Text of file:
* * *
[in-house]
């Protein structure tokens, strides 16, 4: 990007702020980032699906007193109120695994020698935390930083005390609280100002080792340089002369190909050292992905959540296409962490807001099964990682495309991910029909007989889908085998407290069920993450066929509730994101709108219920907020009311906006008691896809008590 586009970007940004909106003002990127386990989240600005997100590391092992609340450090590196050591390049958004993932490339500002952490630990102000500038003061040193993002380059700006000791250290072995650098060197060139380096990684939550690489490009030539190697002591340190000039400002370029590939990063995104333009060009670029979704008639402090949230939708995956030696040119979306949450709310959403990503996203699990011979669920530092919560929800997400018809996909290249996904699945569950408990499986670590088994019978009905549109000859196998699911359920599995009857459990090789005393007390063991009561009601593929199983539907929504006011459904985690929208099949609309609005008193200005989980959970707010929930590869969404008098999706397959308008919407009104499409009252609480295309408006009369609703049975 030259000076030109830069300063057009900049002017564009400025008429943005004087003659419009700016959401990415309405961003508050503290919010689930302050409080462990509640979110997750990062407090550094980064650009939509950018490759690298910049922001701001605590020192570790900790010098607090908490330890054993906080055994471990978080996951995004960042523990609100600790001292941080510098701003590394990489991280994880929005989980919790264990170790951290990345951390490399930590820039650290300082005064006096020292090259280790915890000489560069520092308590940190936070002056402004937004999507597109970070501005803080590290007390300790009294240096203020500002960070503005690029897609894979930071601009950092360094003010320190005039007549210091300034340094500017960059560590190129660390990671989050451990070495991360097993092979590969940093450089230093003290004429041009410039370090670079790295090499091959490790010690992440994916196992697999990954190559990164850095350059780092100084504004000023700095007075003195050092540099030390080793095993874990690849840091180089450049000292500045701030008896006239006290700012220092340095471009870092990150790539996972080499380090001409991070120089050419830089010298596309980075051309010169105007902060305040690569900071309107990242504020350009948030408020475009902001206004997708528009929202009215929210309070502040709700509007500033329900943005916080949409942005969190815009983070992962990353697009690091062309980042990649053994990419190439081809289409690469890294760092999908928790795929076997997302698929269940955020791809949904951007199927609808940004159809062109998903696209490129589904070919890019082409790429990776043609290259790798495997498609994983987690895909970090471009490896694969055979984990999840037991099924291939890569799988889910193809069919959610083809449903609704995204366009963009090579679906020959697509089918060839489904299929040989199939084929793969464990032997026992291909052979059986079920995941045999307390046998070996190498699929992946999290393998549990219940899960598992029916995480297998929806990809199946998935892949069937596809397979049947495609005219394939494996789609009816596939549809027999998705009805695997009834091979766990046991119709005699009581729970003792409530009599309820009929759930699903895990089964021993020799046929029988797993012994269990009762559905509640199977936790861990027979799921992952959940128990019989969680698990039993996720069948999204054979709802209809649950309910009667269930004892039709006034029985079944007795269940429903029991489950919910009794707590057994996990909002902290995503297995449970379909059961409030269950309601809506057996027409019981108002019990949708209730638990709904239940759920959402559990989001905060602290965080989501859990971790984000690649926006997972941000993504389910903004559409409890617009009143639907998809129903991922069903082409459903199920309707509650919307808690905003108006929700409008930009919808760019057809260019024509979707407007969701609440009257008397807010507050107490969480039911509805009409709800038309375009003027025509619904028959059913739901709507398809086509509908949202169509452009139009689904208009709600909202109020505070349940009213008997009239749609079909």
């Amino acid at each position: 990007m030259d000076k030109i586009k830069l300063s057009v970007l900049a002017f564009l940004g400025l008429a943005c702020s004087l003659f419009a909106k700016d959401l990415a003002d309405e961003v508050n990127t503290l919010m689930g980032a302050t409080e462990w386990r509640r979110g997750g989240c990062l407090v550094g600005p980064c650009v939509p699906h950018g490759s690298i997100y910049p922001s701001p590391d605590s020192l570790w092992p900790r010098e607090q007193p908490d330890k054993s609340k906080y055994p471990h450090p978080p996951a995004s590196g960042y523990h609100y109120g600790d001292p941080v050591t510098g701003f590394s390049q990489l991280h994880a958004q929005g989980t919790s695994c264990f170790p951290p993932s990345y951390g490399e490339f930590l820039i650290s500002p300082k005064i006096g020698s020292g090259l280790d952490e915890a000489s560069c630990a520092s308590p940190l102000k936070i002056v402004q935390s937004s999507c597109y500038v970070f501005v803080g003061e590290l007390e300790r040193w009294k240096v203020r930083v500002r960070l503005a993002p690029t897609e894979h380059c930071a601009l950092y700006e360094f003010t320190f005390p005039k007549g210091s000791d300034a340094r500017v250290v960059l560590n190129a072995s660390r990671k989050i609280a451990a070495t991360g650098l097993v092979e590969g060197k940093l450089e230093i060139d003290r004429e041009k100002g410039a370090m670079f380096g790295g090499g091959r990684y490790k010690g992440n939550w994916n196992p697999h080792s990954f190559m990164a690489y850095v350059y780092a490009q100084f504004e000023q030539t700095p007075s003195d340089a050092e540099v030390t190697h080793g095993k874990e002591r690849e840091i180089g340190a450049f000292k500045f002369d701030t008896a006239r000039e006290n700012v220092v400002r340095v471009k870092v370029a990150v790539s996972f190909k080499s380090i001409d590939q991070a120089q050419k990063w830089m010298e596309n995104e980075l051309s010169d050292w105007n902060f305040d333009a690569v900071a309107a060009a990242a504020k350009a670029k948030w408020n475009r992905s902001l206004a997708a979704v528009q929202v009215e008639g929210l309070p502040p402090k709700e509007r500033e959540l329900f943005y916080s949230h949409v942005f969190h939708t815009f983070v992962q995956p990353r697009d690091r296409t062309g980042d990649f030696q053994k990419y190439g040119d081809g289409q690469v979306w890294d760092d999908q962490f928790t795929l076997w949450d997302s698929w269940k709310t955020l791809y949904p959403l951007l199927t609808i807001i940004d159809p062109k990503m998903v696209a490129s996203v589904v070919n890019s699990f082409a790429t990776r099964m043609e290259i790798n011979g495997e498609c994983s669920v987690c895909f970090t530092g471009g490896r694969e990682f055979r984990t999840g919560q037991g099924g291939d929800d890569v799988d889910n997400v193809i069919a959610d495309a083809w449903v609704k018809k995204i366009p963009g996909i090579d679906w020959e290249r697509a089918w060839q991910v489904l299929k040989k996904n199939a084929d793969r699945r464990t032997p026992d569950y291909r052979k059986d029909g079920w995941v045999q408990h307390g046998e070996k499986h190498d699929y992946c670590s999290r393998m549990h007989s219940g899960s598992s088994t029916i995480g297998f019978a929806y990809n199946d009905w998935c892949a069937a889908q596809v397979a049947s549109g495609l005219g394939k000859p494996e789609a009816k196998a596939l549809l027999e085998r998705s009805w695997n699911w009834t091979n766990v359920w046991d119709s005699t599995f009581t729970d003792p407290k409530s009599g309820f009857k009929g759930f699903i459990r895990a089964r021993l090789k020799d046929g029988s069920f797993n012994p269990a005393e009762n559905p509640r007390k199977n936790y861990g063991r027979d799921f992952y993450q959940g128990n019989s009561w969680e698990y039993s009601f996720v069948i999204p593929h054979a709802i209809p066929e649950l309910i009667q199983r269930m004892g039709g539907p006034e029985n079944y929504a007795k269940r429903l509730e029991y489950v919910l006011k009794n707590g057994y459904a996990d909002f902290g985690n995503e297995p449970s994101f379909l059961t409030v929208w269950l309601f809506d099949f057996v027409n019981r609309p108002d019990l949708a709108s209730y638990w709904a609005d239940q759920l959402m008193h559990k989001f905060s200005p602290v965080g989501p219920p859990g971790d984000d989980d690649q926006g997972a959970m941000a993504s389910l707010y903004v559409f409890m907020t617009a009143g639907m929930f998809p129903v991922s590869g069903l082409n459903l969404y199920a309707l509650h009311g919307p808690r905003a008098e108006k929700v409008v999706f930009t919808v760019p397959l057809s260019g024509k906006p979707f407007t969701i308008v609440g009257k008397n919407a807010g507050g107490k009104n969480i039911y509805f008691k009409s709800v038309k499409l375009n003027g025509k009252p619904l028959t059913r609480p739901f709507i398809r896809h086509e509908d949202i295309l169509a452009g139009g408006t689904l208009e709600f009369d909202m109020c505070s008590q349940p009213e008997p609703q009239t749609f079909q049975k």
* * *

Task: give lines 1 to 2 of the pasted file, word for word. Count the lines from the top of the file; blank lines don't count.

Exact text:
[in-house]
């Protein structure tokens, strides 16, 4: 990007702020980032699906007193109120695994020698935390930083005390609280100002080792340089002369190909050292992905959540296409962490807001099964990682495309991910029909007989889908085998407290069920993450066929509730994101709108219920907020009311906006008691896809008590 586009970007940004909106003002990127386990989240600005997100590391092992609340450090590196050591390049958004993932490339500002952490630990102000500038003061040193993002380059700006000791250290072995650098060197060139380096990684939550690489490009030539190697002591340190000039400002370029590939990063995104333009060009670029979704008639402090949230939708995956030696040119979306949450709310959403990503996203699990011979669920530092919560929800997400018809996909290249996904699945569950408990499986670590088994019978009905549109000859196998699911359920599995009857459990090789005393007390063991009561009601593929199983539907929504006011459904985690929208099949609309609005008193200005989980959970707010929930590869969404008098999706397959308008919407009104499409009252609480295309408006009369609703049975 030259000076030109830069300063057009900049002017564009400025008429943005004087003659419009700016959401990415309405961003508050503290919010689930302050409080462990509640979110997750990062407090550094980064650009939509950018490759690298910049922001701001605590020192570790900790010098607090908490330890054993906080055994471990978080996951995004960042523990609100600790001292941080510098701003590394990489991280994880929005989980919790264990170790951290990345951390490399930590820039650290300082005064006096020292090259280790915890000489560069520092308590940190936070002056402004937004999507597109970070501005803080590290007390300790009294240096203020500002960070503005690029897609894979930071601009950092360094003010320190005039007549210091300034340094500017960059560590190129660390990671989050451990070495991360097993092979590969940093450089230093003290004429041009410039370090670079790295090499091959490790010690992440994916196992697999990954190559990164850095350059780092100084504004000023700095007075003195050092540099030390080793095993874990690849840091180089450049000292500045701030008896006239006290700012220092340095471009870092990150790539996972080499380090001409991070120089050419830089010298596309980075051309010169105007902060305040690569900071309107990242504020350009948030408020475009902001206004997708528009929202009215929210309070502040709700509007500033329900943005916080949409942005969190815009983070992962990353697009690091062309980042990649053994990419190439081809289409690469890294760092999908928790795929076997997302698929269940955020791809949904951007199927609808940004159809062109998903696209490129589904070919890019082409790429990776043609290259790798495997498609994983987690895909970090471009490896694969055979984990999840037991099924291939890569799988889910193809069919959610083809449903609704995204366009963009090579679906020959697509089918060839489904299929040989199939084929793969464990032997026992291909052979059986079920995941045999307390046998070996190498699929992946999290393998549990219940899960598992029916995480297998929806990809199946998935892949069937596809397979049947495609005219394939494996789609009816596939549809027999998705009805695997009834091979766990046991119709005699009581729970003792409530009599309820009929759930699903895990089964021993020799046929029988797993012994269990009762559905509640199977936790861990027979799921992952959940128990019989969680698990039993996720069948999204054979709802209809649950309910009667269930004892039709006034029985079944007795269940429903029991489950919910009794707590057994996990909002902290995503297995449970379909059961409030269950309601809506057996027409019981108002019990949708209730638990709904239940759920959402559990989001905060602290965080989501859990971790984000690649926006997972941000993504389910903004559409409890617009009143639907998809129903991922069903082409459903199920309707509650919307808690905003108006929700409008930009919808760019057809260019024509979707407007969701609440009257008397807010507050107490969480039911509805009409709800038309375009003027025509619904028959059913739901709507398809086509509908949202169509452009139009689904208009709600909202109020505070349940009213008997009239749609079909």